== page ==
PORTSMOUTH, N.H., April 27, 2011 -- Donald Trump descended on this crucial early primary state on Wednesday and promptly declared victory.
"I'm very proud of myself because I've accomplished something that nobody else has been able to accomplish," Trump told a gaggle of local and national reporters who assembled in an airport hangar here Wednesday morning.
Speaking shortly after the White House released a copy of President Obama's long-form birth certificate, Trump was eager to take credit.
"I am really honored, frankly, to have played such a big role in hopefully getting rid of this issue," he said, adding that he would have to see whether the document "checks out."
Trump spent the next seven hours on a whirlwind tour of the Seacoast area of this state, which holds the nation's first primary, swooping into a roadside diner and, later, leading a raucous walk around downtown Portsmouth, signing autographs and stopping by local businesses along the way.
"Who else gets this crowd? Does anybody else get this crowd?" Trump boasted as he emerged from a high-dollar fundraiser organized by the New Hampshire Republican Party at an exclusive club in this seaside town. "I don't think so," he said, answering his own question.
The trip was vintage Trump. He touched down in a helicopter emblazoned with his name, the same one sometimes seen in episodes of his television series, "The Apprentice." A three-car motorcade -- two black SUVs and a stretch limousine -- ferried him around town.
A hundred or more spectators lined the streets of Portsmouth waiting for Trump to emerge from the private, $1,000-a-plate fundraising lunch, including local business owner Gayle Wade, who was eager to snap a picture.
"I have always adored Donald Trump," said Wade, a long-time resident of New Hampshire and a registered Republican.
But when asked whether she would support the billionaire real estate mogul if he ran for president, she smiled.
"Who knows? Probably not," she said. "He's a good businessman, but I think it probably takes more than that to be president."
Other Granite State voters were more optimistic about Trump's presidential chances.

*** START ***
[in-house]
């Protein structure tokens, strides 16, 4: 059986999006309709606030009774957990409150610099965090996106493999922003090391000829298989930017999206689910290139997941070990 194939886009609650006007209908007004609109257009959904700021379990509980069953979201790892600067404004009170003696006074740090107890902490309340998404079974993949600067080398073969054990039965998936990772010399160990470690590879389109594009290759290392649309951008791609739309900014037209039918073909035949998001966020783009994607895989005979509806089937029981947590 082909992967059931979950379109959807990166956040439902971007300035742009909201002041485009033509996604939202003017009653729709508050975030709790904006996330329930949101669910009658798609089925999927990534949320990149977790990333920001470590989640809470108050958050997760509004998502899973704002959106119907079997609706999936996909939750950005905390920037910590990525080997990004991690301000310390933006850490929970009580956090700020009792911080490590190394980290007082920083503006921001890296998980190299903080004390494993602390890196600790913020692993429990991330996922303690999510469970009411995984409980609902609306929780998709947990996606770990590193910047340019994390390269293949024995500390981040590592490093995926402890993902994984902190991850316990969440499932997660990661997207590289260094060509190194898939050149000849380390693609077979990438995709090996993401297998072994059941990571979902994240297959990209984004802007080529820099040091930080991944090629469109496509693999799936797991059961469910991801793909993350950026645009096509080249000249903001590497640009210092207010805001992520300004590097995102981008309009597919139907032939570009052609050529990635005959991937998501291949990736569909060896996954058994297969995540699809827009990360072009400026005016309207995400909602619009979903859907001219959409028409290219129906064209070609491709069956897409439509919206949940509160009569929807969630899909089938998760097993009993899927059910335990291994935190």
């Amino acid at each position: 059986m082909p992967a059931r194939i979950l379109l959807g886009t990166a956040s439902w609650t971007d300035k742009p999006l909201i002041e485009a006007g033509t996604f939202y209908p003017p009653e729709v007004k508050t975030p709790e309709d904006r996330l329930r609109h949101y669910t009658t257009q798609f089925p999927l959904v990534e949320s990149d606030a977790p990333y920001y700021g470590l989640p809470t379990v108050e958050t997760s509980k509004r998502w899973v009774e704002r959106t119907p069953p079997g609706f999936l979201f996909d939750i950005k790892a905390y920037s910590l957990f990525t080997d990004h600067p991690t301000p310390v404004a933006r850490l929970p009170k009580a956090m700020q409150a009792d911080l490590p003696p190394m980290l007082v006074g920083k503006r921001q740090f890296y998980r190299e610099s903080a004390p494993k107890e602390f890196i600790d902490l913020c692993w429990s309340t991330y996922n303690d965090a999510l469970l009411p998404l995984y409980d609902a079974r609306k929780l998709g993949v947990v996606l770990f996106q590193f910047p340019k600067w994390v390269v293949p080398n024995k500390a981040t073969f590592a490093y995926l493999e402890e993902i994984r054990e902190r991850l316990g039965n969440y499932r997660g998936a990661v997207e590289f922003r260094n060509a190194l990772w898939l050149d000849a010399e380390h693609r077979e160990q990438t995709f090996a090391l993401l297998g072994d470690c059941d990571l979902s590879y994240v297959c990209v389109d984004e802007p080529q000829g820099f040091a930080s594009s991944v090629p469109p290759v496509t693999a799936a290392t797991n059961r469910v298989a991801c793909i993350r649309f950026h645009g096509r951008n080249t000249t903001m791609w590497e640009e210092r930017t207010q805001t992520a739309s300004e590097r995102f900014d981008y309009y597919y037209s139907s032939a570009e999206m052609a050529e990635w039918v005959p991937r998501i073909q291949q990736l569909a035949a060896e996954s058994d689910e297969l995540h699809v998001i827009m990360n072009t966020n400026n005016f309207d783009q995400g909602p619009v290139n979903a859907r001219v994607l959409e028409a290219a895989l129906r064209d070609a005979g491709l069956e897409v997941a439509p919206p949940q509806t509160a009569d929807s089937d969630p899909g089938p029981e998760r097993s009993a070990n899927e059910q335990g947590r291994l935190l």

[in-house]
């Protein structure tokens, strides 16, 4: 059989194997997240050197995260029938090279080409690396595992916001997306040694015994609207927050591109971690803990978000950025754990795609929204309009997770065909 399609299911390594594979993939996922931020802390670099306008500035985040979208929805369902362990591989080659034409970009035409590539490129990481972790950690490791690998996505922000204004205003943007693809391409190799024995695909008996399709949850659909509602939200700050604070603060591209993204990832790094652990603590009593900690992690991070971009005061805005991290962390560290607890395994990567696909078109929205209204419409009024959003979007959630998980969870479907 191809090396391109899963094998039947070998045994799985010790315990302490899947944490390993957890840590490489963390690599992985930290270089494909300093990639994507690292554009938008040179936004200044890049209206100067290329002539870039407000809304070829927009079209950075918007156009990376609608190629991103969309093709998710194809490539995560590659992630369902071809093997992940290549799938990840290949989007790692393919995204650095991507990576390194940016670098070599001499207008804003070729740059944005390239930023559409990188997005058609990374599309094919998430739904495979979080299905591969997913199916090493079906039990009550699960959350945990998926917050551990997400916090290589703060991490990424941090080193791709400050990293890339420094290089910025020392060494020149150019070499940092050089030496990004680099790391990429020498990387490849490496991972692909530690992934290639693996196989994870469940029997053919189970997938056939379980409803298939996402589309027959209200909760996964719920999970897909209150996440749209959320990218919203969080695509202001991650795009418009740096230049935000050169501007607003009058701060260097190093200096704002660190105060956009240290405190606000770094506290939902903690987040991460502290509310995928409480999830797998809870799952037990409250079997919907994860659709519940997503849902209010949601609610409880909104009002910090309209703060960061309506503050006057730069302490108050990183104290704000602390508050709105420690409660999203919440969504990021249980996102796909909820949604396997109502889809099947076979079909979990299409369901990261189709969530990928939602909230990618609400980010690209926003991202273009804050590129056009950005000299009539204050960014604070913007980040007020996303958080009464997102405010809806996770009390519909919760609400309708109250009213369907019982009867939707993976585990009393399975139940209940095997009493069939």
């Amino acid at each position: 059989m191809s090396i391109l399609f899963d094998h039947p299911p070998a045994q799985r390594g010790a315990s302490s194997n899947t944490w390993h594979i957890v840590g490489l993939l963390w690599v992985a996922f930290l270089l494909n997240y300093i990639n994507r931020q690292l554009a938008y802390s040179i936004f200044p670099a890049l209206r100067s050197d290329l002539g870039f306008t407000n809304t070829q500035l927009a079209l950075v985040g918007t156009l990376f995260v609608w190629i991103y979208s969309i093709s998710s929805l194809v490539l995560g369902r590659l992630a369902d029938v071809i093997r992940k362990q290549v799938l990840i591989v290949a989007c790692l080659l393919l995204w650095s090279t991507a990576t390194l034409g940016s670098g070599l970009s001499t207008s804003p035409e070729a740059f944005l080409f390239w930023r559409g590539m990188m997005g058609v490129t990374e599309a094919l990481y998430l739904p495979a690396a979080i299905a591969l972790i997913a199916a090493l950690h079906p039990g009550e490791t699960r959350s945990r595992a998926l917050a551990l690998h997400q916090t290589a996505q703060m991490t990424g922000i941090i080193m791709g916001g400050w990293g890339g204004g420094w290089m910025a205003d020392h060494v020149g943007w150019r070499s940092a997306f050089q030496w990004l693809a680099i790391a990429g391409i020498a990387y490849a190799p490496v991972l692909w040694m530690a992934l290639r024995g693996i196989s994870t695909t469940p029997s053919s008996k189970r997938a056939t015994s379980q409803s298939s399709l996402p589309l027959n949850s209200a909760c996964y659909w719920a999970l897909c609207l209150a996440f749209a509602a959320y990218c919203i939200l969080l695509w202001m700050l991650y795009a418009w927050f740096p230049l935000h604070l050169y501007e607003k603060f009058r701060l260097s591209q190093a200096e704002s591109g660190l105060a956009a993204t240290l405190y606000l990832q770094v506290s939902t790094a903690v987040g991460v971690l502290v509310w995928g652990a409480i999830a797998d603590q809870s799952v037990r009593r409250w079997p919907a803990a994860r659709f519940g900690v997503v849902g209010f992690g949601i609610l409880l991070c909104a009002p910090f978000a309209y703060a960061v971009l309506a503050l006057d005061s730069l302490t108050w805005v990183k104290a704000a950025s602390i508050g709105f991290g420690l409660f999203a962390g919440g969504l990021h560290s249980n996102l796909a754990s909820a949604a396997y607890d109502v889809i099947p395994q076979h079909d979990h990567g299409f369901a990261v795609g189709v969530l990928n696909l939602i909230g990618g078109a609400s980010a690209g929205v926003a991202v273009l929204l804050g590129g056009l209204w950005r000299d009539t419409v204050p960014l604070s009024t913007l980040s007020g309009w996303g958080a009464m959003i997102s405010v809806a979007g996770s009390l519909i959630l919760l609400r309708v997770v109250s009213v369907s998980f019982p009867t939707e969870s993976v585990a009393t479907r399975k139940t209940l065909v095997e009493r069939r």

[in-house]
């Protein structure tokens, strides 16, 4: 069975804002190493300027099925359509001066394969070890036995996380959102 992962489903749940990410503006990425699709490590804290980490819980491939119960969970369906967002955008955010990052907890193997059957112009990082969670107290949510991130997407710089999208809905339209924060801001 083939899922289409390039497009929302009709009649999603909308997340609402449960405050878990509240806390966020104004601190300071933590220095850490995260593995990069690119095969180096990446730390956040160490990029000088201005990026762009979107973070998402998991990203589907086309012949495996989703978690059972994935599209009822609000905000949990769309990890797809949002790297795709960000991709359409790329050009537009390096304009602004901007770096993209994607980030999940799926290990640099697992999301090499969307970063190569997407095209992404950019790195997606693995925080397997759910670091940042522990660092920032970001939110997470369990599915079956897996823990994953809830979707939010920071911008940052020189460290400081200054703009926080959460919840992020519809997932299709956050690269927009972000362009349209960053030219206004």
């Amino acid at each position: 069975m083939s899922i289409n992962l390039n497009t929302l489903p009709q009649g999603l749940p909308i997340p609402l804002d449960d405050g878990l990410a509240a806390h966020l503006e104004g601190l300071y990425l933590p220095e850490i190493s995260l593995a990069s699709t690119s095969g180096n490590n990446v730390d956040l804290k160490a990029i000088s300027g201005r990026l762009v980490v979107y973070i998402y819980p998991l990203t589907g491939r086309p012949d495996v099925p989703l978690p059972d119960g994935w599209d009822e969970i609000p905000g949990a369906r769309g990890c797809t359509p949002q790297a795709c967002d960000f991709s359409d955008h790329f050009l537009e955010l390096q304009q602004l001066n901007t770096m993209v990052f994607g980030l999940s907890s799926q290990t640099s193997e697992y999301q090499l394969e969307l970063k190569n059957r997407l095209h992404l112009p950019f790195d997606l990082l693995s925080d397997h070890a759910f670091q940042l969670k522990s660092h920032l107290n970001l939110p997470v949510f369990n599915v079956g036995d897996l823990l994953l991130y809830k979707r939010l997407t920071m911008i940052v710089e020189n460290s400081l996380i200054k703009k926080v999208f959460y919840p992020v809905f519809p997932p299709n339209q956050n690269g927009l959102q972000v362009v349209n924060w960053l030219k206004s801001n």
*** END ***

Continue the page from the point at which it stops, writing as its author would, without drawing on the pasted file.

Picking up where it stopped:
Kelly Shrimpton, who got a glimpse of Trump when he stopped at the Roundabout Diner not far from the airport, said she would consider voting for him.
"He is a smart man," Shrimpton said. "He has done well for himself he has a lot of input in the country. I think he could be a good candidate."
At the diner where Trump shook hands with residents and posed for photos, Flip Hudson, who said he voted for Obama in 2008, expressed a willingness to back Trump in 2012.
"I trust him more than I would some of the politicians," he said, "you just don't know where they are coming from."
To hear Trump tell it, his trip here, his first as a potential presidential candidate to an early nominating state, was a mere formality. He told reporters at the ABC News affiliate WMUR that he has already made up his mind about whether or not to run.
"I know in my mind, yes," Trump said. "I know what I am going to do."
He said on Wednesday that he intends to keep his promise to make an announcement about his presidential intentions before June.
A parade of onlookers accompanied by a throng of reporters and television cameras followed Trump for several blocks around Portsmouth Wednesday afternoon as the reality television star ducked into the Federal Cigar shop, Popovers on the Square, a cafe, and Bellman's Jewelers.
"Mr. Trump, can I get a signature," one person shouted.
Some brought baseballs for him to sign, others shoved scraps of paper in his hand. Another said: "Thanks for getting that birth certificate." A small group briefly chanted: "Run Donald, run!"
At one point, Trump held up a copy of Wednesday's Wall Street Journal front page, pointing to the headline, "Karzai Told to Dump U.S."
"This bum says dump the United States," Trump said. "With all those lives. Those guys -- I'll tell you what -- they ought to be ashamed of themselves."
Trump was equally critical of America's policy toward China in remarks he delivered earlier in the day to workers at Wilcox Industries, a defense contracting firm.
"China is raping this country," he said, complaining that the Obama administration has let the U.S. fall behind the Asian superpower.
James Teetzel, the founder and CEO of Wilcox who attended the fundraiser with Trump along with his wife, said that he would not endorse a candidate until later in the primary season, but expressed admiration for Trump's entrepreneurial know-how.
"At this stage in our economy, we need someone with a set of balls who's going to make decisions that are right for our country, not special interest groups," Teetzel said in an interview with ABC News.
For those like Teetzel who liked what they saw on Trump's opening visit to New Hampshire this year, they will have another chance to meet the potential presidential contender in just a few weeks. Trump is slated to deliver a keynote address to the Greater Nashua Chamber of Commerce on May 11.
On Wednesday, however, he returned again and again to what he saw as an early win against President Obama.
"Oh by the way, I don't know if you heard? Did you hear?" he asked, referring to Wednesday morning's release of Obama's birth records. "I am so proud of myself. I got this guy to release his birth certificate. I'm really, really happy."
ABC News' Ann-Marie Dorning contributed reporting to this report.